"My Chihuahua, Dozer, has been an intensely fearful dog since before we got him. We got him from a breeder in the area when he was 3 months old. He's so sweet and lovable and he's the ultimate snuggler. But ever since we got him he's had this peeing problem. It used to be so bad that if we would even look at him or move in his general direction (even from all the way across the room) he would piddle in fear. I think he was handled badly when he was a puppy. It's gotten a lot better and he piddles much more rarely around me and my husband. And he's usually very obedient. But every once in a while with us, we'll have to give a command like "come" more than once and if I move towards him to nudge him in the right direction, he'll pee, no matter what emotion I show. Also, he has a habit of peeing on or near guests because he gets extra excited and scared when there are different people around. It's hard because if we do let him out with guests in the house, everyone has to stand up and ignore him for about five to ten minutes until he calms down. But I can't even get him not to jump up on guests (which isn't polite) because he'll pee on or near them (which is less polite). I've tried everything I can think of besides hiring a dog behaviorist which will be the next step most likely."
- Dozer's Mom
Hi Dozer’s Mom,
I can sympathize with your dilemma. However in order to cure a problem we need to analyze how it may have accelerated. The feeling of “Dozer is so cute and cuddly and we just want to hug him,” is fine. However, subconsciously, many owners fall for this trap and over-accommodate or try to compensate their own needs of affection from a cute, fuzzy animal and indirectly (and unknowingly) deprive a dog of strength and dignity. Small dogs usually suffer this type of behavior from their owners more so than larger dogs because of their size. Most everyone thinks they are so cute that it is hard to keep from touching them, owners and house guests alike. In this day and age, though, many of us don't want our dogs to suffer stress and rightfully so.
There are two forms of stress for a dog. One is being protected from things that are not so comfortable (new environments, strangers, etc.) and through the course of time, self-esteem is not built up because someone is doing the hard work for the dog (i.e. carrying a small dog instead of letting it walk on the ground on its own.) Then when things get tough, the dog withdraws, or when it is asked to carry the line, it can't. On the other hand, exhaustive stress is when a dog is stressed out and fights to overcome. Something or someone stands in its way of achieving self-esteem, whether it be through over-accommodation or condescension. I think your problem is a combination of both. When I look at this e-mail I see a soft gentle owner who feels sorry for the dog and then tries to direct the dog in a subconscious controlling sense in order to help it overcome. This creates an inconsistency and then finally causes the dog to withdraw. A prime example is you having to call Dozer multiple times and he doesn’t respond.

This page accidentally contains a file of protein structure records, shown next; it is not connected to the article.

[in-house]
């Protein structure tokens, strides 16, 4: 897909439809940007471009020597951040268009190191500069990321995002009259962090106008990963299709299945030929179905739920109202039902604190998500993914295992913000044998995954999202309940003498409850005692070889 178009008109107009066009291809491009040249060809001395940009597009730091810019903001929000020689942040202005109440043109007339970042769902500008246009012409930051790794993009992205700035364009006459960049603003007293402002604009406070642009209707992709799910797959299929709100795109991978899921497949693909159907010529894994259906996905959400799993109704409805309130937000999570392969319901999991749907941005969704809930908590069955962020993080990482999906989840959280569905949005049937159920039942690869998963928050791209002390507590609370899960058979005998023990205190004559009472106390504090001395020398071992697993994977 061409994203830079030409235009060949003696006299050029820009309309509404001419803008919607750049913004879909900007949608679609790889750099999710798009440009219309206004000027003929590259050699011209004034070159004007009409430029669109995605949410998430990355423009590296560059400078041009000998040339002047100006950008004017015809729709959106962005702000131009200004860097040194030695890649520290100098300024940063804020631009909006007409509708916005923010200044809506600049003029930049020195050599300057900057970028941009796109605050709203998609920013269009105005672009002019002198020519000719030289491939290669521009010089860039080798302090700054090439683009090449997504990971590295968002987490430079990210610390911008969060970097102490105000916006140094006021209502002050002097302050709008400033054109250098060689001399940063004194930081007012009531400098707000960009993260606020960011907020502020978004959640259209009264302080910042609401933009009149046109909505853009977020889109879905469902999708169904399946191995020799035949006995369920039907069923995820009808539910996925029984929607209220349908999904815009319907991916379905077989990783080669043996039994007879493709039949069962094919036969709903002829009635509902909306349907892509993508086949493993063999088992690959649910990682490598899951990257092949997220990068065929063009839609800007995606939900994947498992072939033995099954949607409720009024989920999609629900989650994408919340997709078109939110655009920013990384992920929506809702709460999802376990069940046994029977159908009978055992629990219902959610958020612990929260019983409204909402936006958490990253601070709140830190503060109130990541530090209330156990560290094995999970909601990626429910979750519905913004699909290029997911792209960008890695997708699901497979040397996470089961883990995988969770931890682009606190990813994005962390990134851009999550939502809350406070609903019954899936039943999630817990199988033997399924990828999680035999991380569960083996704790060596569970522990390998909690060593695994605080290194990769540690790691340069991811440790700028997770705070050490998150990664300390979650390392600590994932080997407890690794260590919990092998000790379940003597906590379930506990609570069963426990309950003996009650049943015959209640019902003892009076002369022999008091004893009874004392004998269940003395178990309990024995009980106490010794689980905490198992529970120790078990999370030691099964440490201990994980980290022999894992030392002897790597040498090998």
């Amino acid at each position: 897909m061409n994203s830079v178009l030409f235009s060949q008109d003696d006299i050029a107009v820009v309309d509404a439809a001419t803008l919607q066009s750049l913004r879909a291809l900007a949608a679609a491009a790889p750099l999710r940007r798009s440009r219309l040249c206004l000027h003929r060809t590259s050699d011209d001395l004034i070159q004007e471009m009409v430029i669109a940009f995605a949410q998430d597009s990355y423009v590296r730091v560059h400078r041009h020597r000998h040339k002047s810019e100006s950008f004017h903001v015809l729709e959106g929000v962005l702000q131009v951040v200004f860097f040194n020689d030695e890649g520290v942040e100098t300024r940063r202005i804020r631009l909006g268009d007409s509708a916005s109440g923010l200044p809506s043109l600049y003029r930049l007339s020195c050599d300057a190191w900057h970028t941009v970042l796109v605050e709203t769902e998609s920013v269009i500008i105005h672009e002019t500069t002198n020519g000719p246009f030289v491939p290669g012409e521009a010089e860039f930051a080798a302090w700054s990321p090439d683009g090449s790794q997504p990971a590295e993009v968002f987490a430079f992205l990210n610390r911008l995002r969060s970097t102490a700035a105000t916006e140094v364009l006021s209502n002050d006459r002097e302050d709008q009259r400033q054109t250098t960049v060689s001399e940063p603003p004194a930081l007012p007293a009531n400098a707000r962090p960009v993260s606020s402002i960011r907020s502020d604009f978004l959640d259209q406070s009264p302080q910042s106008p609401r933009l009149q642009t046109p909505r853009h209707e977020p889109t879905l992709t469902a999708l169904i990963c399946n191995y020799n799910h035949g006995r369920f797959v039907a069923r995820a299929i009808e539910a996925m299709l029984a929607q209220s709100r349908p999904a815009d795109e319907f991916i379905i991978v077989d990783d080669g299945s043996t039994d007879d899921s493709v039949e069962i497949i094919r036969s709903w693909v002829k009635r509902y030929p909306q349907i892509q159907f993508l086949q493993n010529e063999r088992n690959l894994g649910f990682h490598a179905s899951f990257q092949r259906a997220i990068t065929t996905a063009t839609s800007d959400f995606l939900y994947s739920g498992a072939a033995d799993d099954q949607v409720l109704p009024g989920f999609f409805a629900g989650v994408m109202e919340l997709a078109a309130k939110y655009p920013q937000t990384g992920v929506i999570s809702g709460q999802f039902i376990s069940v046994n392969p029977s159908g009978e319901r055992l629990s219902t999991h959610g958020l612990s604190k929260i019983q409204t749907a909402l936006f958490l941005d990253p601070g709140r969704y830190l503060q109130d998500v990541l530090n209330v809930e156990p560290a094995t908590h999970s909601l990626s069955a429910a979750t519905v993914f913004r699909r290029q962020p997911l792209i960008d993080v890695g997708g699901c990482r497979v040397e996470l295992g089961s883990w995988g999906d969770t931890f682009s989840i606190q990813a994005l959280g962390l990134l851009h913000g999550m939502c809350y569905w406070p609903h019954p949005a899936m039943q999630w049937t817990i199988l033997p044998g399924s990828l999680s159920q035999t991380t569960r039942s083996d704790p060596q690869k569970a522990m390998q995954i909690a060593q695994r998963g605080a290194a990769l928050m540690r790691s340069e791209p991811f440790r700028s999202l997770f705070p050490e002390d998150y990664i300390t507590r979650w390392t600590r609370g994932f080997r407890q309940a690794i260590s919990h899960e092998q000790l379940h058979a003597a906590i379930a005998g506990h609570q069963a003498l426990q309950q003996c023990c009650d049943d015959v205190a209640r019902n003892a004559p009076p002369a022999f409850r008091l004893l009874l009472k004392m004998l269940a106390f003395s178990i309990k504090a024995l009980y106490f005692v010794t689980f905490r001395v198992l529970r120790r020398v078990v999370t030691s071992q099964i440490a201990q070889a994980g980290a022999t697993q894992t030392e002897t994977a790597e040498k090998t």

Based on temperament, Dozer seems like a soft wall flower, this is why he is peeing. If Dozer was not, then he would be exhibiting aggression. So let’s take it one step at a time.
Let’s begin to build Dozers self-esteem. It is important that you stop coddling Dozer, which means not picking him up. You will need to be able to read him and understand the pressure he feels. When you want to approach Dozer, instead have him approach you. Do not go into his space. In a worse case-scenario, come forward and then ask him to meet you half way. When this happens, hold a treat slightly above his head, wait for him to show some sense of pride (standing tall, wagging his tail, etc.), and then give it to him and pet him once as he is eating it (too much will overwhelm him.) Do this often.
Do not pick him up as often, allowing him to stand on the ground quietly on a leash. Wait for him to calm; not a withdrawn-calm or submissive-calm, but more of a proud-calm, and get him to focus. Again, this can be achieved with the use of food. Make sure your voice is happy and up, but firm and dry.
When your guests arrive and knock on the door, call Dozer to you and wait for Dozer to do so. Take him and put him in a crate (Note: crating needs to be a regular routine before we can begin this therapy or it will be deemed as a form of punishment.) When the guest come in and sit down, wait for about 15 minutes. Then take Dozer outside and let him go to the bathroom. Bring him back in on a lead and have him sit next to you. Give him time, let him absorb what is going on on his terms. His language will tell you what the next step is. Once he calms and looks to you, take him forward in an encouraging voice and have the guests give him a treat, but they do not extend a hand to pet him (make sure your guests do not go to him.) Go back to the couch and repeat this a couple of times every 10 minutes then put him away. This exercise also aids with stopping him from jumping up and you reacting to it. We will address that after these steps have been completed.
When you come home, you have it right - ignore him, wait and take him outside to do his business. Do all the petting and happy greeting outdoors. This will teach him to pee outdoors and break the habit of peeing indoors. Once in, ignore him and then repeat from step one as described above (calling him to you with a treat.)
If you hold your ground, keep an emotional consistency and be supportive - what many of us will find is simple - you will be successful in this training exercise.
Dogs look for strength from the people they are with. If we are strong and guiding and understand how to help a spirit build, then our other half, be it dog or human, will follow our self-respect therefore strengthening our relationship.
Good luck and keep me posted.